I'll be going to the airport tomorrow morning and there is one lovely curve on the way back which is usually deserted. Will try the tyres there and report back.

    Conclusion:
    I cannot believe MRF has made tyres which are actually this soft and grippy.

    I know a lot of people will be skeptical and it's understandable. I would be too if I didnt have access to so many tyres. I would hesitate to plonk down money on these tyres as well. However, now, I'm beginning to change my mind. They look like nice tyres which might actually work for most of us enthusiasts. I honestly didnt think I would be saying this about MRF tyres, but there you go!

    Manufacturing quality is superb for an MRF and right up there with the imported tyres.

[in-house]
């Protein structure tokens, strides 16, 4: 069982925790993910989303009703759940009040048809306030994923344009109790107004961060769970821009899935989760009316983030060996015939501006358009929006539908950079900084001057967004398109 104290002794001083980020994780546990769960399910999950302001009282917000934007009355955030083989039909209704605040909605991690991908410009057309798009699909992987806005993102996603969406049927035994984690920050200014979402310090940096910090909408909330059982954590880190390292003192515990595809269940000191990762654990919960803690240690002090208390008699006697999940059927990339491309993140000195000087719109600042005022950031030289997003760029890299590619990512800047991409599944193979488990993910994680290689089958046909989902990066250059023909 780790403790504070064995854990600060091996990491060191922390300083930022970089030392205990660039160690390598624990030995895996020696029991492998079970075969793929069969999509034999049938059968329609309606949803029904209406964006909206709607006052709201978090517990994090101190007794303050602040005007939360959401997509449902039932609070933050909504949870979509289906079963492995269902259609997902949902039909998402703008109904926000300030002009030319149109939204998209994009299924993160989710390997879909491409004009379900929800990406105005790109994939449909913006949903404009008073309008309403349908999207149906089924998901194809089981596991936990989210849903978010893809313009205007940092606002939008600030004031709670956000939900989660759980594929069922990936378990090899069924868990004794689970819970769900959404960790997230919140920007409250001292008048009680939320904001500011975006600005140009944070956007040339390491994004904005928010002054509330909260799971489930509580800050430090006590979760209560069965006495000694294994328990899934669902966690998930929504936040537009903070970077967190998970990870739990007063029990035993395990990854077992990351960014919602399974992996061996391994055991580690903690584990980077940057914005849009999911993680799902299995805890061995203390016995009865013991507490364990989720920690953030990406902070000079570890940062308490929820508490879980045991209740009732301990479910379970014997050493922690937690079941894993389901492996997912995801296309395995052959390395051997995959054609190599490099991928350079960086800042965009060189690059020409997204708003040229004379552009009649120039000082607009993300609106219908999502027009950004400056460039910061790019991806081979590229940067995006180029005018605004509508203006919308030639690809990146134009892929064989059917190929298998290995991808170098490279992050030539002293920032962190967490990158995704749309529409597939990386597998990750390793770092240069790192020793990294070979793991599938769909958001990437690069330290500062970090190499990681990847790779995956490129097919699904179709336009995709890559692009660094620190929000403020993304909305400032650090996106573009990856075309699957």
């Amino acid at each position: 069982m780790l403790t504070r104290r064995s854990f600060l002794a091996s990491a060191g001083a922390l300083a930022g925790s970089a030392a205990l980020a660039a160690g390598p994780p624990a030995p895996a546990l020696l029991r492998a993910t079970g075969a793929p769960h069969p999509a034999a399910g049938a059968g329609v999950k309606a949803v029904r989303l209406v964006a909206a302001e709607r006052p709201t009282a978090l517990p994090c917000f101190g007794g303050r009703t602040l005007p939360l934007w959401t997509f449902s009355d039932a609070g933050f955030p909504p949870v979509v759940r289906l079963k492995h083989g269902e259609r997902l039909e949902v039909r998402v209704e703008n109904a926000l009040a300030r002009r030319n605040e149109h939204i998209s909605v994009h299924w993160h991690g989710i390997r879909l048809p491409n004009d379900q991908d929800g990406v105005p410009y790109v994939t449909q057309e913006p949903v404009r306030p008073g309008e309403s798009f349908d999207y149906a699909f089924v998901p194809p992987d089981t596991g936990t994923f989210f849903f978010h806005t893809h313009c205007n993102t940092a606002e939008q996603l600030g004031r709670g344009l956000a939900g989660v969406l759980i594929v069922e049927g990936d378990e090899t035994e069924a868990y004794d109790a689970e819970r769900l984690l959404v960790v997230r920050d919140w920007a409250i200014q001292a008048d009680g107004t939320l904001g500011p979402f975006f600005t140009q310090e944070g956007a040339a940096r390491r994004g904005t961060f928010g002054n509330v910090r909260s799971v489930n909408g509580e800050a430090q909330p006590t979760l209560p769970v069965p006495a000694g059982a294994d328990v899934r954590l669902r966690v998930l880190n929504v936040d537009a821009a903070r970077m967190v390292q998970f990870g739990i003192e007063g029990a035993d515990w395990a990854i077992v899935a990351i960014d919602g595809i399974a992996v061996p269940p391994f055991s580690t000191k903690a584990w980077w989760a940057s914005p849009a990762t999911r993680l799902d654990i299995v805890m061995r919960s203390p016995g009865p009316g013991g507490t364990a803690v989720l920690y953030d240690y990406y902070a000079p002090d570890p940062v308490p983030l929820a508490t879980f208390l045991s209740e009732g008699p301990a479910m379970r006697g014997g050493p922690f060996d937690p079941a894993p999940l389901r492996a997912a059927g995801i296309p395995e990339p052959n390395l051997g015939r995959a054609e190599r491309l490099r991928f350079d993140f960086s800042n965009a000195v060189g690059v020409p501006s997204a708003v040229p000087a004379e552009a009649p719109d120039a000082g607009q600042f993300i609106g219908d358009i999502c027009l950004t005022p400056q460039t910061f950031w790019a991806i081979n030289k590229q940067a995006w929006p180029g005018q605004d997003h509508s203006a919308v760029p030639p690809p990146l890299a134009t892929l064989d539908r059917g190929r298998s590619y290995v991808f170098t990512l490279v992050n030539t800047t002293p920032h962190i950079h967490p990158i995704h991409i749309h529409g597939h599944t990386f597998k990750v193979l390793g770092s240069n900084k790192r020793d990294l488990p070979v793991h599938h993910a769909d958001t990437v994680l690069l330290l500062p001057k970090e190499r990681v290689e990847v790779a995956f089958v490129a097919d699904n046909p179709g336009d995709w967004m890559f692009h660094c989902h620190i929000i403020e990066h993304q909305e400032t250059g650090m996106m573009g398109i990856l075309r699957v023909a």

I dont know if I can compare these with the C drives directly as I dont have access to a car with C drives. I can only compare these with the Neovas and knowing how far ahead of the competition the Neovas are, I can give my opinion.

    I tested the tyres today on my way back from the airport. Bangaloreans will know that while coming back from the airport, there is a road that goes towards Hyderabad.

    Unknown road to Unknown road - Google Maps

    I usually use this 270 degree curve to test tyres. It's deserted most of the time as the traffic usually goes towards Bangalore.

    The ZLOs amazed me. They didnt squeal until pushed really really hard. Even then, they held on very well. Let's not get into what speeds I did but to sum up, I was able to maintain the same speeds I used to do with the Advan Neovas. Except that the Neovas are more stable. By stable, I mean they require less steering corrections while cornering. The MRFs require a little more alertness.